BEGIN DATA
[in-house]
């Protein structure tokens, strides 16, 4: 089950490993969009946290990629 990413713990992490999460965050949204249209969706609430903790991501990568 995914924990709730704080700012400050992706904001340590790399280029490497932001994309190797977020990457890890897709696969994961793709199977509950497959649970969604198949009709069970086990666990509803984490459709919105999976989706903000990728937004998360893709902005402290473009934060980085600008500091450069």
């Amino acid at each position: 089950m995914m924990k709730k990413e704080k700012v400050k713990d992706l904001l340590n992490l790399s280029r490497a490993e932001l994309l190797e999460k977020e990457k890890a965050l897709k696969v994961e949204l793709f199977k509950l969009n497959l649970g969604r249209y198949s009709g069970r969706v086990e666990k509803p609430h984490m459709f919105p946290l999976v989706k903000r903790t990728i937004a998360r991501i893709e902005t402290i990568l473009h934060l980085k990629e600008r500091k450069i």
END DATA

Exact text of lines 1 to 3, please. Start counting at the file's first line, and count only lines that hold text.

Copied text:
[in-house]
């Protein structure tokens, strides 16, 4: 089950490993969009946290990629 990413713990992490999460965050949204249209969706609430903790991501990568 995914924990709730704080700012400050992706904001340590790399280029490497932001994309190797977020990457890890897709696969994961793709199977509950497959649970969604198949009709069970086990666990509803984490459709919105999976989706903000990728937004998360893709902005402290473009934060980085600008500091450069």
């Amino acid at each position: 089950m995914m924990k709730k990413e704080k700012v400050k713990d992706l904001l340590n992490l790399s280029r490497a490993e932001l994309l190797e999460k977020e990457k890890a965050l897709k696969v994961e949204l793709f199977k509950l969009n497959l649970g969604r249209y198949s009709g069970r969706v086990e666990k509803p609430h984490m459709f919105p946290l999976v989706k903000r903790t990728i937004a998360r991501i893709e902005t402290i990568l473009h934060l980085k990629e600008r500091k450069i």